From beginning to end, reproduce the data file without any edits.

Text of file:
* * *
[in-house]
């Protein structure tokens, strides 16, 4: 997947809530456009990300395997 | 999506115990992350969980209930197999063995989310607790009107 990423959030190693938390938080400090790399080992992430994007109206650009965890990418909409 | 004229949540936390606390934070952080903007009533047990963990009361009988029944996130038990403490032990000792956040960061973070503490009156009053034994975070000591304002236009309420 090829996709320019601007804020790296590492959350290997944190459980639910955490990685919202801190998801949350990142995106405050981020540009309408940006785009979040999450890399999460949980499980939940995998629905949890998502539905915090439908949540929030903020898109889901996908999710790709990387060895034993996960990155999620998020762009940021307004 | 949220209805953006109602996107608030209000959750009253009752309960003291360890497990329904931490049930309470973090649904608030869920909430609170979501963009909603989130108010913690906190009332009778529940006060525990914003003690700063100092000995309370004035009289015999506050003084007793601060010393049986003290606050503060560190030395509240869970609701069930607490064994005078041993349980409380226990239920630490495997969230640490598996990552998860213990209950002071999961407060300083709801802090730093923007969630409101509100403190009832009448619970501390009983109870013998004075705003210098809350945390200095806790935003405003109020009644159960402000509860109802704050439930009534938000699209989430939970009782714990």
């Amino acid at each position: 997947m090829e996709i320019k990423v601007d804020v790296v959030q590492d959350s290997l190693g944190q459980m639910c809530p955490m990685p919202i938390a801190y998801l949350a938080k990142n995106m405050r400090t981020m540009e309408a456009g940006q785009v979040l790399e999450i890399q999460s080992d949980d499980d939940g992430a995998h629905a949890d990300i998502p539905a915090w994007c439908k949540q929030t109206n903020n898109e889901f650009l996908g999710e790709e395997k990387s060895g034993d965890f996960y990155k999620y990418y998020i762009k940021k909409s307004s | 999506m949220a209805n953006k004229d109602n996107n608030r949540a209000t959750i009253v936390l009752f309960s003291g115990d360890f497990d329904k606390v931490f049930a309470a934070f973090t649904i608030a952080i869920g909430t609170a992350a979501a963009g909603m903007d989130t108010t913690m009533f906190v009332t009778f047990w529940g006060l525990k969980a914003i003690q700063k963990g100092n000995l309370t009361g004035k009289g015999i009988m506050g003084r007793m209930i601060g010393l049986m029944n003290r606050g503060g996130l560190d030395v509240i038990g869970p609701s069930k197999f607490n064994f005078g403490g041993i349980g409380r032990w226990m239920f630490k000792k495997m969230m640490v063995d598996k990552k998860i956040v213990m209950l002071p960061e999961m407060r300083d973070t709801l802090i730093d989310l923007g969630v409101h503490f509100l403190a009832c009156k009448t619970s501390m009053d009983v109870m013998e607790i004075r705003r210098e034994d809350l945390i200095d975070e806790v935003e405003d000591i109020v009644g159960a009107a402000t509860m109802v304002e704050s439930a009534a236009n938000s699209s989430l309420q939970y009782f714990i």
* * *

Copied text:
[in-house]
């Protein structure tokens, strides 16, 4: 997947809530456009990300395997 | 999506115990992350969980209930197999063995989310607790009107 990423959030190693938390938080400090790399080992992430994007109206650009965890990418909409 | 004229949540936390606390934070952080903007009533047990963990009361009988029944996130038990403490032990000792956040960061973070503490009156009053034994975070000591304002236009309420 090829996709320019601007804020790296590492959350290997944190459980639910955490990685919202801190998801949350990142995106405050981020540009309408940006785009979040999450890399999460949980499980939940995998629905949890998502539905915090439908949540929030903020898109889901996908999710790709990387060895034993996960990155999620998020762009940021307004 | 949220209805953006109602996107608030209000959750009253009752309960003291360890497990329904931490049930309470973090649904608030869920909430609170979501963009909603989130108010913690906190009332009778529940006060525990914003003690700063100092000995309370004035009289015999506050003084007793601060010393049986003290606050503060560190030395509240869970609701069930607490064994005078041993349980409380226990239920630490495997969230640490598996990552998860213990209950002071999961407060300083709801802090730093923007969630409101509100403190009832009448619970501390009983109870013998004075705003210098809350945390200095806790935003405003109020009644159960402000509860109802704050439930009534938000699209989430939970009782714990």
């Amino acid at each position: 997947m090829e996709i320019k990423v601007d804020v790296v959030q590492d959350s290997l190693g944190q459980m639910c809530p955490m990685p919202i938390a801190y998801l949350a938080k990142n995106m405050r400090t981020m540009e309408a456009g940006q785009v979040l790399e999450i890399q999460s080992d949980d499980d939940g992430a995998h629905a949890d990300i998502p539905a915090w994007c439908k949540q929030t109206n903020n898109e889901f650009l996908g999710e790709e395997k990387s060895g034993d965890f996960y990155k999620y990418y998020i762009k940021k909409s307004s | 999506m949220a209805n953006k004229d109602n996107n608030r949540a209000t959750i009253v936390l009752f309960s003291g115990d360890f497990d329904k606390v931490f049930a309470a934070f973090t649904i608030a952080i869920g909430t609170a992350a979501a963009g909603m903007d989130t108010t913690m009533f906190v009332t009778f047990w529940g006060l525990k969980a914003i003690q700063k963990g100092n000995l309370t009361g004035k009289g015999i009988m506050g003084r007793m209930i601060g010393l049986m029944n003290r606050g503060g996130l560190d030395v509240i038990g869970p609701s069930k197999f607490n064994f005078g403490g041993i349980g409380r032990w226990m239920f630490k000792k495997m969230m640490v063995d598996k990552k998860i956040v213990m209950l002071p960061e999961m407060r300083d973070t709801l802090i730093d989310l923007g969630v409101h503490f509100l403190a009832c009156k009448t619970s501390m009053d009983v109870m013998e607790i004075r705003r210098e034994d809350l945390i200095d975070e806790v935003e405003d000591i109020v009644g159960a009107a402000t509860m109802v304002e704050s439930a009534a236009n938000s699209s989430l309420q939970y009782f714990i």